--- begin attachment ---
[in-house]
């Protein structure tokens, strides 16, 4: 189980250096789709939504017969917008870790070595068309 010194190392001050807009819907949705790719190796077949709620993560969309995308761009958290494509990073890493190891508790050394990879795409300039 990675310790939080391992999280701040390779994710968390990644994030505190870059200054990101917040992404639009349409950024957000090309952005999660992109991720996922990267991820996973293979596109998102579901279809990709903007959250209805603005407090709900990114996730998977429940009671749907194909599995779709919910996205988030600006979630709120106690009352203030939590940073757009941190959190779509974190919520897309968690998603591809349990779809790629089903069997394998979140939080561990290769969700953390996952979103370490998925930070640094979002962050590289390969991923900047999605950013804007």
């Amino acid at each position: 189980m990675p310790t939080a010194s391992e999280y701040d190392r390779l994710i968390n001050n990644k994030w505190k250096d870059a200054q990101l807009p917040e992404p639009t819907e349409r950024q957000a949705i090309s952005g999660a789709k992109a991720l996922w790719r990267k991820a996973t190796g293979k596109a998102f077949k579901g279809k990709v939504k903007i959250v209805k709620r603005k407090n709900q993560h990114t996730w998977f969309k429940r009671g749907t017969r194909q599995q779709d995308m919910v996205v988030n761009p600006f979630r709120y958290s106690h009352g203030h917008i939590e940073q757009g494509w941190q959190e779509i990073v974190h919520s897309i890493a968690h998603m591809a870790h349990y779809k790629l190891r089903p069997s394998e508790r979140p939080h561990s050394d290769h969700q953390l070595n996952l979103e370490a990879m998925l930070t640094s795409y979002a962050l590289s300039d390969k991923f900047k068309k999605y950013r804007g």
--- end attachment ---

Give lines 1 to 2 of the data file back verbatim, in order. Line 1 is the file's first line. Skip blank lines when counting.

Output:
[in-house]
């Protein structure tokens, strides 16, 4: 189980250096789709939504017969917008870790070595068309 010194190392001050807009819907949705790719190796077949709620993560969309995308761009958290494509990073890493190891508790050394990879795409300039 990675310790939080391992999280701040390779994710968390990644994030505190870059200054990101917040992404639009349409950024957000090309952005999660992109991720996922990267991820996973293979596109998102579901279809990709903007959250209805603005407090709900990114996730998977429940009671749907194909599995779709919910996205988030600006979630709120106690009352203030939590940073757009941190959190779509974190919520897309968690998603591809349990779809790629089903069997394998979140939080561990290769969700953390996952979103370490998925930070640094979002962050590289390969991923900047999605950013804007």